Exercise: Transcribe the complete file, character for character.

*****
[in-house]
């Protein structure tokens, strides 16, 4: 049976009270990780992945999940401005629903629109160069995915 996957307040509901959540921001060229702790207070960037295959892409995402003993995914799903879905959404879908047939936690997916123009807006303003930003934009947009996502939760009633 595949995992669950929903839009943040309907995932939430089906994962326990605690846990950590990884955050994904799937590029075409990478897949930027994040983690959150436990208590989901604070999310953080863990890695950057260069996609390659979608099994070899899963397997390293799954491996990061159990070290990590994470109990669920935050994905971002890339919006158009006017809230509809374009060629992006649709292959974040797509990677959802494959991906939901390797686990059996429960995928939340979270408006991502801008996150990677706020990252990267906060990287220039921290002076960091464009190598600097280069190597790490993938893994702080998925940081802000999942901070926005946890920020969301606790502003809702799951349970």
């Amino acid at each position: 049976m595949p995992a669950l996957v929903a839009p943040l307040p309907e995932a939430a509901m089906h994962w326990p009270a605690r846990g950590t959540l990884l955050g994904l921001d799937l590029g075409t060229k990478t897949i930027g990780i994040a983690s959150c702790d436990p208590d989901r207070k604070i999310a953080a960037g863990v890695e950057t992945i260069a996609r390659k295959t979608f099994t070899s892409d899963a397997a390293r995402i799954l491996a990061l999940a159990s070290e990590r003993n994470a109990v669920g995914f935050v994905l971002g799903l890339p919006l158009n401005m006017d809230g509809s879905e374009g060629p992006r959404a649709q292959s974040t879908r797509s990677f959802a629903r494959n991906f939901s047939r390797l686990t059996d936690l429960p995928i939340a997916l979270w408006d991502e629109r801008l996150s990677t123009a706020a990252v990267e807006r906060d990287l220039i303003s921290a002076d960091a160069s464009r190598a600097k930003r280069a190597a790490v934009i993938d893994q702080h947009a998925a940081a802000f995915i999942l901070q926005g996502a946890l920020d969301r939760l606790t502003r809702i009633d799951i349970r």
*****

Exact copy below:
[in-house]
């Protein structure tokens, strides 16, 4: 049976009270990780992945999940401005629903629109160069995915 996957307040509901959540921001060229702790207070960037295959892409995402003993995914799903879905959404879908047939936690997916123009807006303003930003934009947009996502939760009633 595949995992669950929903839009943040309907995932939430089906994962326990605690846990950590990884955050994904799937590029075409990478897949930027994040983690959150436990208590989901604070999310953080863990890695950057260069996609390659979608099994070899899963397997390293799954491996990061159990070290990590994470109990669920935050994905971002890339919006158009006017809230509809374009060629992006649709292959974040797509990677959802494959991906939901390797686990059996429960995928939340979270408006991502801008996150990677706020990252990267906060990287220039921290002076960091464009190598600097280069190597790490993938893994702080998925940081802000999942901070926005946890920020969301606790502003809702799951349970």
């Amino acid at each position: 049976m595949p995992a669950l996957v929903a839009p943040l307040p309907e995932a939430a509901m089906h994962w326990p009270a605690r846990g950590t959540l990884l955050g994904l921001d799937l590029g075409t060229k990478t897949i930027g990780i994040a983690s959150c702790d436990p208590d989901r207070k604070i999310a953080a960037g863990v890695e950057t992945i260069a996609r390659k295959t979608f099994t070899s892409d899963a397997a390293r995402i799954l491996a990061l999940a159990s070290e990590r003993n994470a109990v669920g995914f935050v994905l971002g799903l890339p919006l158009n401005m006017d809230g509809s879905e374009g060629p992006r959404a649709q292959s974040t879908r797509s990677f959802a629903r494959n991906f939901s047939r390797l686990t059996d936690l429960p995928i939340a997916l979270w408006d991502e629109r801008l996150s990677t123009a706020a990252v990267e807006r906060d990287l220039i303003s921290a002076d960091a160069s464009r190598a600097k930003r280069a190597a790490v934009i993938d893994q702080h947009a998925a940081a802000f995915i999942l901070q926005g996502a946890l920020d969301r939760l606790t502003r809702i009633d799951i349970r």